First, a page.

By DAVID DUPONT
BG Independent News
Bowling Green State University is changing the way it budgets its operations.
Forums have been held recently on Performance-Based Budgeting, and this week President Mary Ellen Mazey and Provost Rodney Rogers gave a presentation to Faculty Senate on how the institution-wide process would affect academic units.
With the change, the budgeting, specifically that covering faculty, will move to the college level with deans having more control over the money. “We’re trying to align resources with the activities going on on the collegiate level,” Rogers said.
But that will come with more scrutiny of individual academic units, whether colleges, schools, departments or programs.
Mazey promised the new budgeting process would be “open and transparent.”
“What we are trying to achieve is to align the budget with the vision and mission of this institution,” she said. That vision is all about “student success.” That means recruiting students and then keeping them until they graduate.
Financial resources will be allocated based on how well programs do that.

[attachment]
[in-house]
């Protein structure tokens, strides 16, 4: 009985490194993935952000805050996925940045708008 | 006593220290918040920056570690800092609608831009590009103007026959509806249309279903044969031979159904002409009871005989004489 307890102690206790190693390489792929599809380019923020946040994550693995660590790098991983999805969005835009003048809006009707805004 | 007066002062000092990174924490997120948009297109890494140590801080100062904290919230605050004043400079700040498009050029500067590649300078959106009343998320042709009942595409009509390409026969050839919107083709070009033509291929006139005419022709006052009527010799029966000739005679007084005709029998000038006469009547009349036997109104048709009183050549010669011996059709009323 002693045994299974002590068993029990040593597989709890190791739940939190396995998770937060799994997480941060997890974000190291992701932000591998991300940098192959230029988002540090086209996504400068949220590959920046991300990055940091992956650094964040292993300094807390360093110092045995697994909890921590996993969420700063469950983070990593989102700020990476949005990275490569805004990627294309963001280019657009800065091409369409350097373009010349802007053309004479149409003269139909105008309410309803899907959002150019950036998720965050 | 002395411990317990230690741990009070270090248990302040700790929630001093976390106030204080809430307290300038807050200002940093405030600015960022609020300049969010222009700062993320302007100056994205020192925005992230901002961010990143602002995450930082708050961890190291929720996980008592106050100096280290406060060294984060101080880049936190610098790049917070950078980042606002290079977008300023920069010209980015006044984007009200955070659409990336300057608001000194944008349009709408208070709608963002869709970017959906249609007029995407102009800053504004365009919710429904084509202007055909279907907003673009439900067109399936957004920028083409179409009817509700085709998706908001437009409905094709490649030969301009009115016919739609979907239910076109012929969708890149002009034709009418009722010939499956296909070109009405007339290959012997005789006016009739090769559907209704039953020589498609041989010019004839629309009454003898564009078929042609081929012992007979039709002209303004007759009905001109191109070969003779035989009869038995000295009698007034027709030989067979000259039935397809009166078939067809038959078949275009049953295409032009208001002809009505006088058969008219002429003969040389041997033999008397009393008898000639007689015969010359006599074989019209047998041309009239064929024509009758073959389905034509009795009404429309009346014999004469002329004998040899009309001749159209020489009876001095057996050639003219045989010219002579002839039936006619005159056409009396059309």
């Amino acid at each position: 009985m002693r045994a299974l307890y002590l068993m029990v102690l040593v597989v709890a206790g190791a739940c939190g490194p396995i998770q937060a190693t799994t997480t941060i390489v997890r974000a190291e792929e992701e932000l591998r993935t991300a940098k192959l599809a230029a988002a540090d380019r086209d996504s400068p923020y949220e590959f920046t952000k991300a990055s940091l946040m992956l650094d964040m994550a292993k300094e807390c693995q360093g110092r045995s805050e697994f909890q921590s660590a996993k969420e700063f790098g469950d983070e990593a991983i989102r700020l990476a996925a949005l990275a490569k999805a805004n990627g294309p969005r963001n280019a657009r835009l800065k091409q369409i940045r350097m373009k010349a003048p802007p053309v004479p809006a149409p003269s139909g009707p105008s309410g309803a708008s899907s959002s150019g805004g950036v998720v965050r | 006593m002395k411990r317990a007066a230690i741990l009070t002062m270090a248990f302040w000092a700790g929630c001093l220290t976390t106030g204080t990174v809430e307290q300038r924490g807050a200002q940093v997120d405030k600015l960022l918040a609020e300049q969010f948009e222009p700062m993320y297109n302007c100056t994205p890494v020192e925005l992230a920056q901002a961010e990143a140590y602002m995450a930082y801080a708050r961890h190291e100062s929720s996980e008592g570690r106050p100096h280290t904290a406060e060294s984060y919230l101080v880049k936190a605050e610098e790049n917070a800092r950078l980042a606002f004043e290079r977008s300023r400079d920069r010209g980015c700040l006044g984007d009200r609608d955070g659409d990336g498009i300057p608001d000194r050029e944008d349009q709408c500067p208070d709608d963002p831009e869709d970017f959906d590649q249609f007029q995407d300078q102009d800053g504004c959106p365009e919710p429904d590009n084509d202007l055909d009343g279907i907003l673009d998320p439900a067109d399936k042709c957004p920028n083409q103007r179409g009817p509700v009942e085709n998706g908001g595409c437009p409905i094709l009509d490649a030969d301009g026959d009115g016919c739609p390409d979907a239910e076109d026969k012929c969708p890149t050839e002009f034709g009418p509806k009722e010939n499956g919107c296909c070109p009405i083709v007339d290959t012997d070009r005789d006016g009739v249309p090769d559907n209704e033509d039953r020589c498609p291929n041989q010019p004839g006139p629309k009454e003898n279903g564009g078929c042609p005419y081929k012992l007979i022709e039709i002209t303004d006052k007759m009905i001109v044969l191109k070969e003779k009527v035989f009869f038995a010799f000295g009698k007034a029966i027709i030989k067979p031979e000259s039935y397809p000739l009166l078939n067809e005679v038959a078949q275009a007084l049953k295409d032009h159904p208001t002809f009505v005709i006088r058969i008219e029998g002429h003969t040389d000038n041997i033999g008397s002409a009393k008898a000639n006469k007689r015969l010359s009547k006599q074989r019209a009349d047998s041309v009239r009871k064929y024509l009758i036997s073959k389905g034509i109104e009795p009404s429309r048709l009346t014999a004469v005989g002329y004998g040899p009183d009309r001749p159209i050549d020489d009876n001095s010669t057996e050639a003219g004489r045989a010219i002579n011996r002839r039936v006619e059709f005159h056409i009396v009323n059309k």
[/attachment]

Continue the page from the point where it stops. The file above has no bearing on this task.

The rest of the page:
But Rogers noted, not all units are the same. He said the administration will proceed cautiously to avoid unintended negative consequences.
Rogers said in light of the new state oversight through House Bill 6, which requires universities to look at what programs and courses have few students and low enrollment, this approach makes sense.
“It’s not a new model,” Rogers said. “It’s a new model for us.”
Data will be collected annually, then rolled into a three-year average to smooth out any one-time divergences. That data will be compared to data from a group of 33 peer institutions.
The administration will consider a number of factors including how many students are enrolled in a program, and how many end up graduating as well as how many are participating in “high impact practices.” Those practices include internships, service learning and study abroad. Also how much external funding in the form of grants a program receives as well as donations generated will be considered.
Other factors could be national recognition and the program’s contribution to helping the achieving its diversity goals for students, faculty and staff, Mazey said.
“We will look at that data to establish the funding for each of our collegiate budgets,” Rogers said.
Lori Liggett, a lecturer at the university, expressed concerns that the reviews would lead to some programs being deemed “inefficient” and faculty, particularly non-tenure track faculty being laid off.
Rogers said that if there’s a program, department or school where “there’s simply no demand for its courses” that would have to go through the HB6 process anyway.
The goal, he said, was to balance quality and efficiency, “so families can afford a Bowling Green State University education.”
By DAVID DUPONT